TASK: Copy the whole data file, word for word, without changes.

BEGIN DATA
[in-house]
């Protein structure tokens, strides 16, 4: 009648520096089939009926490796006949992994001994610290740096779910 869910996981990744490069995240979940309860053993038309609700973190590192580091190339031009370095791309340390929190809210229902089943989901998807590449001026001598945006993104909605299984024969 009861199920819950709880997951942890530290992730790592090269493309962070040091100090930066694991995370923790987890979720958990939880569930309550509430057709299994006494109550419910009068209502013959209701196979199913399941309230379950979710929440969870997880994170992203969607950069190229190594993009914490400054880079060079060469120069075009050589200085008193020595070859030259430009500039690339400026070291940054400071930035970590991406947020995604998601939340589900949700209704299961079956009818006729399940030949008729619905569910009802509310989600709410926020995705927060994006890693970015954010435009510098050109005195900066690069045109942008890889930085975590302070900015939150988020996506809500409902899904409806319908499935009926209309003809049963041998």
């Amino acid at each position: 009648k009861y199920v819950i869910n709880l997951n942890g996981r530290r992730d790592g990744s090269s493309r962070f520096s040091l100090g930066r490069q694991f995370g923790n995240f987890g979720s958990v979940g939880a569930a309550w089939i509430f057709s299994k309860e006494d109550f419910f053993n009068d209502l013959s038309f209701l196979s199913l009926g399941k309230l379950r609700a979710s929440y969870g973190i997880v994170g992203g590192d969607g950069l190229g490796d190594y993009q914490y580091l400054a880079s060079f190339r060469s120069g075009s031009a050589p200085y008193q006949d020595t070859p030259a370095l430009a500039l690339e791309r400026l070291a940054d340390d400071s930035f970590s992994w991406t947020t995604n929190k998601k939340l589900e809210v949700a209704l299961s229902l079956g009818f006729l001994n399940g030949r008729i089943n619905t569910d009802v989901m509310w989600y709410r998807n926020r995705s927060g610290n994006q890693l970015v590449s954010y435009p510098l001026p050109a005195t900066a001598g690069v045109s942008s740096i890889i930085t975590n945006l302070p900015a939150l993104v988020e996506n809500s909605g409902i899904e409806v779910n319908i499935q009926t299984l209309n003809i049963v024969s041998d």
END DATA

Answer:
[in-house]
């Protein structure tokens, strides 16, 4: 009648520096089939009926490796006949992994001994610290740096779910 869910996981990744490069995240979940309860053993038309609700973190590192580091190339031009370095791309340390929190809210229902089943989901998807590449001026001598945006993104909605299984024969 009861199920819950709880997951942890530290992730790592090269493309962070040091100090930066694991995370923790987890979720958990939880569930309550509430057709299994006494109550419910009068209502013959209701196979199913399941309230379950979710929440969870997880994170992203969607950069190229190594993009914490400054880079060079060469120069075009050589200085008193020595070859030259430009500039690339400026070291940054400071930035970590991406947020995604998601939340589900949700209704299961079956009818006729399940030949008729619905569910009802509310989600709410926020995705927060994006890693970015954010435009510098050109005195900066690069045109942008890889930085975590302070900015939150988020996506809500409902899904409806319908499935009926209309003809049963041998």
């Amino acid at each position: 009648k009861y199920v819950i869910n709880l997951n942890g996981r530290r992730d790592g990744s090269s493309r962070f520096s040091l100090g930066r490069q694991f995370g923790n995240f987890g979720s958990v979940g939880a569930a309550w089939i509430f057709s299994k309860e006494d109550f419910f053993n009068d209502l013959s038309f209701l196979s199913l009926g399941k309230l379950r609700a979710s929440y969870g973190i997880v994170g992203g590192d969607g950069l190229g490796d190594y993009q914490y580091l400054a880079s060079f190339r060469s120069g075009s031009a050589p200085y008193q006949d020595t070859p030259a370095l430009a500039l690339e791309r400026l070291a940054d340390d400071s930035f970590s992994w991406t947020t995604n929190k998601k939340l589900e809210v949700a209704l299961s229902l079956g009818f006729l001994n399940g030949r008729i089943n619905t569910d009802v989901m509310w989600y709410r998807n926020r995705s927060g610290n994006q890693l970015v590449s954010y435009p510098l001026p050109a005195t900066a001598g690069v045109s942008s740096i890889i930085t975590n945006l302070p900015a939150l993104v988020e996506n809500s909605g409902i899904e409806v779910n319908i499935q009926t299984l209309n003809i049963v024969s041998d």